I ask myself: what is and what is not Christian? The churches have never had a problem with killing people, provided it is held to be in the public interest by the religious and secular powers. When the church was itself in power, heretics no longer had a right to life. As the flames grew hotter, they might even repent in time to save their souls.
Execution for those threatening the establishment always had ecclesiastical blessing. The wrath of God demanded it. Caesar was God’s friend. What we call Enlightenment has changed that – often to the church’s dismay. But not now in America’s Bible Belt.
Maybe being an executioner is a dying profession. But not when it comes to dealing with collective rather than individual killing. Soldiering remains utterly respectable; so respectable that on solemn occasions royalty are decked out in military regalia. Being killed in the process of sanctified killing still has the status of martyrdom. “Greater love hath no man...” graces the war memorials – everywhere.
As the Second World War was drawing to a victorious close, hundreds of thousands of German and Japanese civilians were still deliberately being killed by Allied bombing – to the lone protest of one Anglican bishop, who thereby ruined his chance of being made Archbishop of Canterbury.
How that fits with following Jesus, who counter-culturally taught his disciples to love their enemies and not repay evil with evil, has always puzzled me. Theologians did manage to produce a doctrine to justify war in very exceptional cases. So far pretty well every war seems to have been an exceptional case.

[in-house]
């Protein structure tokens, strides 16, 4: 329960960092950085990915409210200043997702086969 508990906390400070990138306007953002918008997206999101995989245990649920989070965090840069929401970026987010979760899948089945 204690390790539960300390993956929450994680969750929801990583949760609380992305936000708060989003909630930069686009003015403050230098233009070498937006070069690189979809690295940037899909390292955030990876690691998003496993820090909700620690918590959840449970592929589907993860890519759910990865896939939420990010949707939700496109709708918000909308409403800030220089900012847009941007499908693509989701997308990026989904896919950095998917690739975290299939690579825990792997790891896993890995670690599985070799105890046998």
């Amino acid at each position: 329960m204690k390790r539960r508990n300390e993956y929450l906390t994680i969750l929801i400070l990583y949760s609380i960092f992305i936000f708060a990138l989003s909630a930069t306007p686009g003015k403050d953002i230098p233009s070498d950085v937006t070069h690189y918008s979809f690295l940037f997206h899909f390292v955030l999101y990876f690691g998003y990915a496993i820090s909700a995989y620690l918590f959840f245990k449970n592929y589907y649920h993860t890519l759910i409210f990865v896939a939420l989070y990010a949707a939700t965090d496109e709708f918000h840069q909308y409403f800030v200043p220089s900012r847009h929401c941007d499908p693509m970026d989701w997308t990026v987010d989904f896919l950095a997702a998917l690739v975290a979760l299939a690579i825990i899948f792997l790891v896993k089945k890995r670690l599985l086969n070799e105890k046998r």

In this anniversary year of Wilberforce’s legislation, we all know about slavery. Its abolition was the achievement of a group of Christian reformers who were steadfastly opposed by the English bench of Anglican bishops. They could cite St Paul in favour of an institution they held to be a social necessity. It was not, so they lost.
When the Catholic lawyer Peter Benenson and a group of friends founded Amnesty International 45 years ago, the churches kept a polite distance. There was not a word about human rights in the Bible, said many Christians. Sure, getting Christians out of Communist prisons was fine, but not getting Communists out of Fascist prisons. Christian tradition had never championed the right to be wrong. But a new secular wind was blowing. Good Pope John steered his ship straight into that wind and before long the churches were preaching human rights as though it was their idea.
When I look at this scenario, I wonder what God’s Holy Spirit has been up to as I watch Richard Dawkins’ self-satisfied smile. Has the third person of the Trinity given up on religious institutions and put her eggs in the basket of secular wisdom? After all, in most of Christendom patriarchy still reigns.
What then of the present traumas of Anglicanism? As certainly as slavery was natural for centuries and soldiering still is, surely men loving men must be unnatural, says the voice of orthodoxy. As late as the 1960s a standard medical text book classified homosexuality as a disease. The place for such people was a psychiatric hospital or a prison. Our missionaries spread that message afar, when they dared to name it. “The Bible says so” – and other religions too.
What is so surprising is how quickly I and and many others, Christians included, have come to see how wrong we were. It will take time for the others, at home and abroad, to catch up.
That wind is blowing but overcoming psychological traumas is costly. The Archbishop of Canterbury, Dr Rowan Williams, is paying part of the price as he prays for time. The price may prove too high for the structures of Anglicanism to hold.
Nor, I fear, does the Spirit’s wind blow strongly enough to persuade both world and church that killing people - en masse - is wrong.
Canon Paul Oestreicher is a counsellor of the Anglican Pacifist Fellowship and Quaker Chaplain to the University of Sussex, England